I tend to do research on the food before travelling since I’m a food blogger so I’m usually prepared. But the least vegan-friendly place I visited was San Jose del Monte in the Philippines. I went there as part of a research group for my landscape architecture degree. It’s not a tourist place but a resettlement area for the poor. I actually think there were some vegan local dishes like ginataang lanka minus the shrimp and veggie only chop suey. But language was a bit of an issue and I was concerned about hygiene so I avoid eating out as much as possible. I expected this before I went so I brought plenty of food there.
Q: How veg-friendly is Singapore from a local’s perspective?
Very veg-friendly, we’re pretty spoilt for choice! The diversity and accessibility of the country really makes the experience special. We get to choose from so many different cuisines. It will only get friendlier in the future.
Q: How does it compare with the plant-based food scene elsewhere in Asia?
Better than many other countries in Asia. All locals understand what “vegetarian” is and most will be able to respect your food choice. But still not caught up in terms of convenience with places like Bali or Taipei. The word “vegan” is still quite foreign to many, especially the older generation. Quality wise, Singapore’s vegan food is definitely not on-par with Japan’s.
Q: Do you have any tips or advice for vegan travelers in Singapore?
Know our food culture first before setting your expectations. You have to know that there are so many types of vegetarian diets here so servers tend to get a bit confused. Communication is also key as “vegan” is not a mainstream word, but everyone understands “vegetarian”. Read my guide to eating out & in hawker centres in Singapore, and check out Animal Allies “eating out” and “where can I find” guides.
Try hawker food! If you don’t, you’re missing out the biggest part of our food culture. I know that if you google “vegan food in Singapore” you’ll get a list of cafes. So look beyond that, ask local vegans for recommendations. Hawker centres are where the best local food is. If you’re going to just visit one hawker centre, go to Circuit Road. Many vegetarian stalls there and the vegan satay and otah is to die for!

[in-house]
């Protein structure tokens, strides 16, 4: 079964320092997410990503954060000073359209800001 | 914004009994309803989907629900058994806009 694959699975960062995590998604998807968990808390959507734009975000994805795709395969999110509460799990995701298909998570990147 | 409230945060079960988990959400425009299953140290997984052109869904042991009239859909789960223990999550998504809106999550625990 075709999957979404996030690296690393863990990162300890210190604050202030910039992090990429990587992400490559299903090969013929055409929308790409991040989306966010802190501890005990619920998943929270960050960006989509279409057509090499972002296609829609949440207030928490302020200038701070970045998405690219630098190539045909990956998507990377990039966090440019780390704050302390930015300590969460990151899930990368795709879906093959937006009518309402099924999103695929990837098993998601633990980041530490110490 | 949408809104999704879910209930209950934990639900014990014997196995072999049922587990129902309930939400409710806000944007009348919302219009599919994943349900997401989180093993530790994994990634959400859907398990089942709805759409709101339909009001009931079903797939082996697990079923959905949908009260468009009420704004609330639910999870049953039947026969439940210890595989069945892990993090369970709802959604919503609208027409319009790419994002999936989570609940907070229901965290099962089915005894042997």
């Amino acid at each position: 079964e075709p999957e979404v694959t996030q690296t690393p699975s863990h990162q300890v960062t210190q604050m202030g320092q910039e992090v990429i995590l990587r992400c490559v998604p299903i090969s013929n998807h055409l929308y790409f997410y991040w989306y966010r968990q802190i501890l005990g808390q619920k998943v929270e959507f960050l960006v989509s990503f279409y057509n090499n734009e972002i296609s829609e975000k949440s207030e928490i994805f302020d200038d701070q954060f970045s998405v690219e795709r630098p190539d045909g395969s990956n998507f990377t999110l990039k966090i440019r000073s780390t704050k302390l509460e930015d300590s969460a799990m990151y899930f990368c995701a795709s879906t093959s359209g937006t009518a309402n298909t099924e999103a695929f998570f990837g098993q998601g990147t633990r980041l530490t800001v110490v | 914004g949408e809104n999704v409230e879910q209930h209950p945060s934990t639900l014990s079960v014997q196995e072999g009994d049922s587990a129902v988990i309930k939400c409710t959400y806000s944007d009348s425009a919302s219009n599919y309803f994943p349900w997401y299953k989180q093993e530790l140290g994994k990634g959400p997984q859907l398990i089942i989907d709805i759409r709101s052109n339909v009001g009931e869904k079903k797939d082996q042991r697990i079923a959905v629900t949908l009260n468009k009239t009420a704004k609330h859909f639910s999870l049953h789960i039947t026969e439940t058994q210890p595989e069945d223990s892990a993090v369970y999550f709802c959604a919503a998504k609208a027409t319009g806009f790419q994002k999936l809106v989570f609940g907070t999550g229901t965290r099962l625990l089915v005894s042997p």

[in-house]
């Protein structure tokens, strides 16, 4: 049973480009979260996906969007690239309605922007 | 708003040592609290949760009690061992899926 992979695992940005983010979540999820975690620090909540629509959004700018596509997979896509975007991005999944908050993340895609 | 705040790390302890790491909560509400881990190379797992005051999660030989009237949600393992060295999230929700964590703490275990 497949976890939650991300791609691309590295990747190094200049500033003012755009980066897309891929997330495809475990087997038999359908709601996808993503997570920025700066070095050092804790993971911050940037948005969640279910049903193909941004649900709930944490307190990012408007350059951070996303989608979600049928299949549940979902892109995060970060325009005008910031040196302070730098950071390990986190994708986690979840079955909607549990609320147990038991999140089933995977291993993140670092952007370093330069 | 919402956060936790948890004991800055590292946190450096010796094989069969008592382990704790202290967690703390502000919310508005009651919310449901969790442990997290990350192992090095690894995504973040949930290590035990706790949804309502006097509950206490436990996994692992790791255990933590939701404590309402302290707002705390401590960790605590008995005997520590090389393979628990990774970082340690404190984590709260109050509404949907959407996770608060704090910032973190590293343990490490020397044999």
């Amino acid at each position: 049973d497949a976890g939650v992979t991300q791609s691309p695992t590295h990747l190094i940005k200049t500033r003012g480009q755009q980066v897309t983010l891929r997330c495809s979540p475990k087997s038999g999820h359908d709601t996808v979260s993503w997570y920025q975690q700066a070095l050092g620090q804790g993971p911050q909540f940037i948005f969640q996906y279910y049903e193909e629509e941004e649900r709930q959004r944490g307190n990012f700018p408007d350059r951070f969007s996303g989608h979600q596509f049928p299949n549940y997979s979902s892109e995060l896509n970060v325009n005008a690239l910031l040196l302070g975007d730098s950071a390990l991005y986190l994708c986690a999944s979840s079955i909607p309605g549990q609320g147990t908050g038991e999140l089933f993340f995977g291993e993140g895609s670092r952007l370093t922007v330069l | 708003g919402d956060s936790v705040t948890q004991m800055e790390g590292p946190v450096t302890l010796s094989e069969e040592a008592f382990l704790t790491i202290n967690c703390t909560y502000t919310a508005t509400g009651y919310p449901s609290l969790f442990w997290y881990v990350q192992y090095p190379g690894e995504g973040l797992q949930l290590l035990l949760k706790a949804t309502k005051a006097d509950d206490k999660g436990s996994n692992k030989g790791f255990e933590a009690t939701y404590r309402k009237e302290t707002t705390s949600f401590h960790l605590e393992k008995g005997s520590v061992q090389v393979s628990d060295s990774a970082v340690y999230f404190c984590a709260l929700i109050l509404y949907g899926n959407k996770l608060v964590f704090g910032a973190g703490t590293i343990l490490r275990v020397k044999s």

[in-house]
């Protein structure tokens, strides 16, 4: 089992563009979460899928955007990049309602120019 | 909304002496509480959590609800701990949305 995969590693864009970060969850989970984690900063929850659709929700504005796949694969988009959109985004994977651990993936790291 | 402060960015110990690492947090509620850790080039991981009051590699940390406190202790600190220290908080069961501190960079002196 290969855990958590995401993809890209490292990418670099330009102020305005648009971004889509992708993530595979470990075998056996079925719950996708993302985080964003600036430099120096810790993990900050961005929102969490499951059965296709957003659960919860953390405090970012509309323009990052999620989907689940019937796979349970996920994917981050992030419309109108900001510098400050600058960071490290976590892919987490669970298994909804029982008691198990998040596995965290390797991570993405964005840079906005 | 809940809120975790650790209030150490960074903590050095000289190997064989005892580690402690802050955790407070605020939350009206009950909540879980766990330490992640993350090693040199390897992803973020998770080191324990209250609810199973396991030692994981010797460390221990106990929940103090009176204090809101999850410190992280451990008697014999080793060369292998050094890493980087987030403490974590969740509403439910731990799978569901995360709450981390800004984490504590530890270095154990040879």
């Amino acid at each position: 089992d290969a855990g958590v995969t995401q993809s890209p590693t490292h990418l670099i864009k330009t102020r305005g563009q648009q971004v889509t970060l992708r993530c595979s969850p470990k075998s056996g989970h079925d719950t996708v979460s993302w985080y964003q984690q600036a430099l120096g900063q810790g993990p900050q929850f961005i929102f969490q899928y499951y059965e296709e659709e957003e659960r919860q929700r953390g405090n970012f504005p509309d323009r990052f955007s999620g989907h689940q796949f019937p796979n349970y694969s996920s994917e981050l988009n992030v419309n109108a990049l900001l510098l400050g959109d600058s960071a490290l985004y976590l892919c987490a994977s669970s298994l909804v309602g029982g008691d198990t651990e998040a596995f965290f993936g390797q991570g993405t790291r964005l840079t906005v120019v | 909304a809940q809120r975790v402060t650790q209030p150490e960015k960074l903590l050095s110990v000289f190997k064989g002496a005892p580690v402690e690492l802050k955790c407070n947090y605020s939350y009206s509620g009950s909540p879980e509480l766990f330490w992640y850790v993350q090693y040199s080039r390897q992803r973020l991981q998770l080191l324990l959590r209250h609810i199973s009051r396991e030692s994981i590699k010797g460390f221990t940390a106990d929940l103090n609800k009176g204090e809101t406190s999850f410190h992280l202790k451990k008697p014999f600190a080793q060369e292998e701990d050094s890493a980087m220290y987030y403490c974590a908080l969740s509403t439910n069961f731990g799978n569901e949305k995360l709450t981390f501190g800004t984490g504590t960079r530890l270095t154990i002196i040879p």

Q: What are some of the must-try vegan meals you’d recommend to those traveling there and the best places to have them?
Laksa - Green age at yew tee, or Mummy Yummy’s one at Shenton house which is available on Tues and Thurs only.
Kuay chap - Vegepot at fortune centre. Everything there is tasty and homely so I highly recommend it. Also try the tempeh curry, shrimp noodles and bak kut teh.
Thunder tea rice - Thunder Tree at Smith street. Every dish there is homemade, people are so friendly, so I also highly recommend. The miso sauerkraut is my current favourite.
Satay & otah - Victor’s Veggie at circuit road.
Awesome local noodle dishes like ban mian and mee hoon kuay - Xuan Miao (multiple outlets, the Paya Lebar one is likely closest to town.)
Shark’s fin soup without sharks harmed - Eight Treasures
Vegan cakes, waffles & ice cream - Well Dressed Salad Bar at Chinatown.
Quality Indian food - Raj and Gokul in Little India, menu labels vegan items. Gokul is oilier, cheaper with much bigger variety of menu. Raj is fancier and only focuses on Indian food.
Burgers with a local twist - NomvNom, try the satay tempeh burger!
Q: Any tips or advice you can share to newbie vegan travelers?
Research & communication are the most important. There’s plenty of free tools like abillionveg and Google Translate to help you find vegan food and translate languages. So you’ll know what to expect and convey your requirements in a manner that’s sensitive and respectful to the local culture. It was in Japan that I realized these two were the most important. Thanks to being prepared with both, I didn’t encounter awkward or difficult situations, despite Japan’s reputation for not being vegan-friendly. Once you have that settled, you’d have a lot more space to truly enjoy the travel experience!